By the way, I cross-posted your thread by - moving it to Medical News but keeping a shadow topic in Politics. fishin', as a Moderator, you can do this. :-D
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fishin
 
  1  
Reply Wed 30 Oct, 2002 02:56 pm
"Chapter 112: Section 12F. Emergency treatment of minors.

Section 12F. No physician, dentist or hospital shall be held liable for damages for failure to obtain consent of a parent, legal guardian, or other person having custody or control of a minor child, or of the spouse of a patient, to emergency examination and treatment, including blood transfusions, when delay in treatment will endanger the life, limb, or mental well-being of the patient.

Any minor may give consent to his medical or dental care at the time such care is sought if (i) he is married, widowed, divorced; or (ii) he is the parent of a child, in which case he may also give consent to medical or dental care of the child; or (iii) he is a member of any of the armed forces; or (iv) she is pregnant or believes herself to be pregnant; or (v) he is living separate and apart from his parent or legal guardian, and is managing his own financial affairs; or (vi) he reasonably believes himself to be suffering from or to have come in contact with any disease defined as dangerous to the public health pursuant to section six of chapter one hundred and eleven; provided, however, that such minor may only consent to care which relates to the diagnosis or treatment of such disease.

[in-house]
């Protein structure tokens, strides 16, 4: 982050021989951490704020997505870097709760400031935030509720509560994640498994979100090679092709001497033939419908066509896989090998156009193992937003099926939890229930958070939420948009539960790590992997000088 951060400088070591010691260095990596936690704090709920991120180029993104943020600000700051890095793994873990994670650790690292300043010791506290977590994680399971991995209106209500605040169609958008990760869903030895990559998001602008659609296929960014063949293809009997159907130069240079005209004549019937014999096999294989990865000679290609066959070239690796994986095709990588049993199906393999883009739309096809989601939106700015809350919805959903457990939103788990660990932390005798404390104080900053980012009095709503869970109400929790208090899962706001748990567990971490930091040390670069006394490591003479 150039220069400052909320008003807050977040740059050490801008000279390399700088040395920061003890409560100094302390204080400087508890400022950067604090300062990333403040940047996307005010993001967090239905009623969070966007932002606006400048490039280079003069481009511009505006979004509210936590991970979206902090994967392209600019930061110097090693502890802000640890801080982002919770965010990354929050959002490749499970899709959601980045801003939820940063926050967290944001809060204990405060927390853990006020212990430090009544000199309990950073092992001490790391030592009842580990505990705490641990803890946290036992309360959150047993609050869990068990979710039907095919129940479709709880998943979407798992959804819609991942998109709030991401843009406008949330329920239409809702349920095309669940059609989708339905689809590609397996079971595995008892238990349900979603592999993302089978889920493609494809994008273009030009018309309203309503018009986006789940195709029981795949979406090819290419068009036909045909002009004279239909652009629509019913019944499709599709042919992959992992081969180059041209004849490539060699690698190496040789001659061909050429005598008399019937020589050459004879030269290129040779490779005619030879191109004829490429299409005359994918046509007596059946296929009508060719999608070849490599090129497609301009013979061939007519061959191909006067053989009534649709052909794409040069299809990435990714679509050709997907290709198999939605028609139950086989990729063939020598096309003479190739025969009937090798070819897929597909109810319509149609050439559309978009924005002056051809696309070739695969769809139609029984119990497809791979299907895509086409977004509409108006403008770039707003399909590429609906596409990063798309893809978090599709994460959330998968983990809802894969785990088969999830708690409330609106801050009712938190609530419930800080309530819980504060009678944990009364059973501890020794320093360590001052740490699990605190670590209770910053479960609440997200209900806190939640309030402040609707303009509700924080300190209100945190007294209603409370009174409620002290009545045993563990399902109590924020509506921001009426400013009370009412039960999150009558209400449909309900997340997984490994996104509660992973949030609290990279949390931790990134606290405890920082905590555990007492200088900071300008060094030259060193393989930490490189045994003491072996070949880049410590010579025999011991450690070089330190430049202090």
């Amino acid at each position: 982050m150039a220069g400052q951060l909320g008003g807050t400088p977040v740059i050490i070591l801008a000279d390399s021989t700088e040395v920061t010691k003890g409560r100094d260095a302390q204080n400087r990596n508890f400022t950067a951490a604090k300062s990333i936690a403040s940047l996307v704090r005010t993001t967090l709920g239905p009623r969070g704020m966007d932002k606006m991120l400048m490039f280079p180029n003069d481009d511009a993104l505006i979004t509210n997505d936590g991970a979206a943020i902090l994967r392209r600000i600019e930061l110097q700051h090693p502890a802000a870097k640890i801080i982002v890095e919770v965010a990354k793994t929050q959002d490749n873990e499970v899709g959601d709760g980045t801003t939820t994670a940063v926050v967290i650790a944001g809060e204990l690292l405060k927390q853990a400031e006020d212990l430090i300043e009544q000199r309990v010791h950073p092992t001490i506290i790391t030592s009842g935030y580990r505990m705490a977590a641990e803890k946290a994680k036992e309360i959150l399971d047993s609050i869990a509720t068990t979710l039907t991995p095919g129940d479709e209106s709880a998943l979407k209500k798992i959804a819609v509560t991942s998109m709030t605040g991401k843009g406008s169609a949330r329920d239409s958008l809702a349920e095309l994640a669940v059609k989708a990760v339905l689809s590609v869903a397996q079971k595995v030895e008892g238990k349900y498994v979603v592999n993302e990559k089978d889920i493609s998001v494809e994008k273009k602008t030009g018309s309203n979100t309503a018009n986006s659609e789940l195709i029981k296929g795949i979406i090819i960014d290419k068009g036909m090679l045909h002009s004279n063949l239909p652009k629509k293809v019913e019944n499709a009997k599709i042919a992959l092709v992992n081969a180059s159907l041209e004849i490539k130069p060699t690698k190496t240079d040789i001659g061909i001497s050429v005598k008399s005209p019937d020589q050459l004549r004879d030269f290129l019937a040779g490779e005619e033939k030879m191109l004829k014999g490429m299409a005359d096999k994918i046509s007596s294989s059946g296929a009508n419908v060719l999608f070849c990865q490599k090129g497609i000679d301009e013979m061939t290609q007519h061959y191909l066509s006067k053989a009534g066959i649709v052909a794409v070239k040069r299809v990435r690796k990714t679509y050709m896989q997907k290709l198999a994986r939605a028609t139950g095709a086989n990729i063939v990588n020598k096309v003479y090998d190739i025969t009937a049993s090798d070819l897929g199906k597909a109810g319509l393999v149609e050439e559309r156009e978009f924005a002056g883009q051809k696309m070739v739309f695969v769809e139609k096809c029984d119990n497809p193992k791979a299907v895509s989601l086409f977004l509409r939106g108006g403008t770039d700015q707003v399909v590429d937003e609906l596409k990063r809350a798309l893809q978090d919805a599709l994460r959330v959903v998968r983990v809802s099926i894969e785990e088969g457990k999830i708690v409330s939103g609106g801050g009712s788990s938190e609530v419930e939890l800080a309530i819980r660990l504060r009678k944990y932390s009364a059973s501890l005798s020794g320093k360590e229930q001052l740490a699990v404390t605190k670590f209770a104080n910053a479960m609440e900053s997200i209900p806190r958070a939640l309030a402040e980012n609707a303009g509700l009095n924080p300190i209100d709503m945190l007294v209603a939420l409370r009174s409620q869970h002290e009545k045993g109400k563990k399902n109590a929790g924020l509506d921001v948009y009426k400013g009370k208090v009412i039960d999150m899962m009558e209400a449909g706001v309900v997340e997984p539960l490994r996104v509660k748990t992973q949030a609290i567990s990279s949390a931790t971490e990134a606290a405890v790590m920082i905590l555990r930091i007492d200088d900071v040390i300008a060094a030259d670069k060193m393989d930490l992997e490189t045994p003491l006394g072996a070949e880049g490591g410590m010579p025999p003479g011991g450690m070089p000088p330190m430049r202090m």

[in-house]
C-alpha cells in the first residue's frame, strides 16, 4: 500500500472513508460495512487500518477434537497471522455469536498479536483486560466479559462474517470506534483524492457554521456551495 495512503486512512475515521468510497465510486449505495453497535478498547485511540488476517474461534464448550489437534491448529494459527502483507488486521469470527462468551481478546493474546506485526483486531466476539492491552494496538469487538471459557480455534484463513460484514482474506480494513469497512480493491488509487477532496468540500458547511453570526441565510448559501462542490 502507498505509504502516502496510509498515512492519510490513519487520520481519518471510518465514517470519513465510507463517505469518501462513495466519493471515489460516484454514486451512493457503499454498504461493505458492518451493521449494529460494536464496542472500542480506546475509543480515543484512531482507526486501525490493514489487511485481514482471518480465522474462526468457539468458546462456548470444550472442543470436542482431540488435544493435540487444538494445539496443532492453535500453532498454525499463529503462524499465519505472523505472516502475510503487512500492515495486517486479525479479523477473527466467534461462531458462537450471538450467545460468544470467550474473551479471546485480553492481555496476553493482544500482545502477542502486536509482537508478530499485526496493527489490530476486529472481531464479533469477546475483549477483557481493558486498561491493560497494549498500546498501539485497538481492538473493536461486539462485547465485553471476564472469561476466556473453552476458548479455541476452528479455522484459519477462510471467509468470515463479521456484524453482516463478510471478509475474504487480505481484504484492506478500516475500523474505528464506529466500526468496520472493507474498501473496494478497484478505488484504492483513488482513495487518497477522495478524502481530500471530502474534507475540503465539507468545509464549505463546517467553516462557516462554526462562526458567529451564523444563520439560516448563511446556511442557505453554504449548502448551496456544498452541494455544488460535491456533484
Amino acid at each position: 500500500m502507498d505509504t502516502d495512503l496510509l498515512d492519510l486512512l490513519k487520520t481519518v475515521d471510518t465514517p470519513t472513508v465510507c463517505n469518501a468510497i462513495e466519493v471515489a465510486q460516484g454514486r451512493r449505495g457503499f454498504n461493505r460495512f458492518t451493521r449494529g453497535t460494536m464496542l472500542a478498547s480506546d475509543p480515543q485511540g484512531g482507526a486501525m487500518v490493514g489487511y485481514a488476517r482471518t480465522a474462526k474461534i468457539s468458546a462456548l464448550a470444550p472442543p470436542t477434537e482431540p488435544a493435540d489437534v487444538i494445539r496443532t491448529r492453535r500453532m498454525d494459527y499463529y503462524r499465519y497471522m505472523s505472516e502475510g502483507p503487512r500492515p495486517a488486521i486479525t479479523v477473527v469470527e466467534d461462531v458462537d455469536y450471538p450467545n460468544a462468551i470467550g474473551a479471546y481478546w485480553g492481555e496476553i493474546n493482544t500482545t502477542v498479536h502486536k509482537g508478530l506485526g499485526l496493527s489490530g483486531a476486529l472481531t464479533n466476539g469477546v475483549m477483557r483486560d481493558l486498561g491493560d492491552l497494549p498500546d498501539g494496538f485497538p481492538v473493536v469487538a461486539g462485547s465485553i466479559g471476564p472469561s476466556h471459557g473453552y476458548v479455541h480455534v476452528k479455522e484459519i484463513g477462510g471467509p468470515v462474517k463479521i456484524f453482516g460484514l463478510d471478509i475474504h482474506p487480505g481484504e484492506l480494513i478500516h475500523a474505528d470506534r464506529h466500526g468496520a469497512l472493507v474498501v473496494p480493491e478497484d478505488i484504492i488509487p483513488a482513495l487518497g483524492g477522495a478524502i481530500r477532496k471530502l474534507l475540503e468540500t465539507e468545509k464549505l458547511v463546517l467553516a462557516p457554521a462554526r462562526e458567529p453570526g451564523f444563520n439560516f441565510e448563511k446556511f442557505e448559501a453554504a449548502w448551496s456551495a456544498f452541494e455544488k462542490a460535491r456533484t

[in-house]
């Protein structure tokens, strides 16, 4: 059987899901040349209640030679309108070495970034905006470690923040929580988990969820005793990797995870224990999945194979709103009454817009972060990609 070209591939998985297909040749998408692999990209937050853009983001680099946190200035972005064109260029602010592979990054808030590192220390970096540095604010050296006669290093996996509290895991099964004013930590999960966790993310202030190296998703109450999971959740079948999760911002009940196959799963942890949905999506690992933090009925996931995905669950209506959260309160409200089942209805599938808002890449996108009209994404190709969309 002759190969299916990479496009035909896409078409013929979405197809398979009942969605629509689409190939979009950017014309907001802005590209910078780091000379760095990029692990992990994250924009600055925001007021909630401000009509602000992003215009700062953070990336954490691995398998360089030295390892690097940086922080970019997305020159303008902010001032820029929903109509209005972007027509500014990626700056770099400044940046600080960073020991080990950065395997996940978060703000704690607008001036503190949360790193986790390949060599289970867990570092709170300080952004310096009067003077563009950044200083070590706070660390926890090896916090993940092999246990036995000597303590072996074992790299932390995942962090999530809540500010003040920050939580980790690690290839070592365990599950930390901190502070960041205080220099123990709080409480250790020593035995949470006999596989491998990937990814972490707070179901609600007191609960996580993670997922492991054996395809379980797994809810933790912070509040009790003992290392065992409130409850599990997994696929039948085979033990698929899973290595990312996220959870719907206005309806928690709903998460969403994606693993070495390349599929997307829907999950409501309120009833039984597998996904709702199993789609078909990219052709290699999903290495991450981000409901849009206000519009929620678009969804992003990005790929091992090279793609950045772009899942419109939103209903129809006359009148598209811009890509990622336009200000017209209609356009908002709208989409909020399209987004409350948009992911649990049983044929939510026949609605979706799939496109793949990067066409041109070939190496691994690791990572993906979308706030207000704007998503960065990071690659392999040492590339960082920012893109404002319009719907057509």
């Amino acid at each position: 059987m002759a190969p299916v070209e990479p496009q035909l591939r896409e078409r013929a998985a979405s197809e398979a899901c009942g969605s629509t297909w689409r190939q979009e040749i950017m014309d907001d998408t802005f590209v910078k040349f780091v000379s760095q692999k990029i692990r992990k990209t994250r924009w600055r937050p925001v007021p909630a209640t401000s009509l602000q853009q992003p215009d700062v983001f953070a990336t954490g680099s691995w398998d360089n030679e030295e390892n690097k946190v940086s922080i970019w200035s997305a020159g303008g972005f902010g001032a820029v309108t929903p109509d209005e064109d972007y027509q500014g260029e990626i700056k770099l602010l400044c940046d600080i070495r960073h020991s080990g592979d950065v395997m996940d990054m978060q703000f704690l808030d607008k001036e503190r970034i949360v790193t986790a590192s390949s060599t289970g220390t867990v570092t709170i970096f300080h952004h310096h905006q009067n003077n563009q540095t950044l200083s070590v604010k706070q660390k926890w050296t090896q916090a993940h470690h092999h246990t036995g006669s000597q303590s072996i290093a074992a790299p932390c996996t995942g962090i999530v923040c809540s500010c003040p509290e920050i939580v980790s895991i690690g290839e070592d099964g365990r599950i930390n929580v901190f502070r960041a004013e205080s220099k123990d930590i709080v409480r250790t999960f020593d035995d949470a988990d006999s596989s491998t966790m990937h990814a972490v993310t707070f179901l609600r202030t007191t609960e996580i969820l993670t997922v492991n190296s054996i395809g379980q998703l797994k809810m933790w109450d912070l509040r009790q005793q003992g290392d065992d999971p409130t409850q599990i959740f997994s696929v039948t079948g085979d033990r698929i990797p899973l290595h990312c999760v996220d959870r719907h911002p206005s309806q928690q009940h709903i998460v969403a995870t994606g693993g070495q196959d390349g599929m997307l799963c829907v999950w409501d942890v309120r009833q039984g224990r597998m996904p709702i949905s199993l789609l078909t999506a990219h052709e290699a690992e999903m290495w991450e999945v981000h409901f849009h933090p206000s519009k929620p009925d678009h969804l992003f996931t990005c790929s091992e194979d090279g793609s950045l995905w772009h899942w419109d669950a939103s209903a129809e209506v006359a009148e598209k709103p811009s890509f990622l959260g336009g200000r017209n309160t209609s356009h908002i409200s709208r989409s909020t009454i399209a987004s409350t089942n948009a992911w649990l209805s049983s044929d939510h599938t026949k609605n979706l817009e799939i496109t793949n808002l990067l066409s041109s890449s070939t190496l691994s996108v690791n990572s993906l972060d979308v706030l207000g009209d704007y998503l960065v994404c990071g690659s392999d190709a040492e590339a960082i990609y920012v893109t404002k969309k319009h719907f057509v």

Consent shall not be granted under subparagraphs (ii) through (vi), inclusive, for abortion or sterilization."

(There is more to this section which can be found at http://www.state.ma.us/legis/laws/mgl/112-12F.htm).

The sections listed cover only consent for EMERGENCY treatment and do NOT cover abortions.

For roger, I too am pro-choice and I have no desire to see the current state laws allowing abortion eliminated. While abortion is a hot-button issue the idea that men have no business discussing it is simply foolish IMO. Women have no problem discussing laws concerning a father's child support obligations.
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fishin
 
  1  
Reply Wed 30 Oct, 2002 03:14 pm
jespah wrote: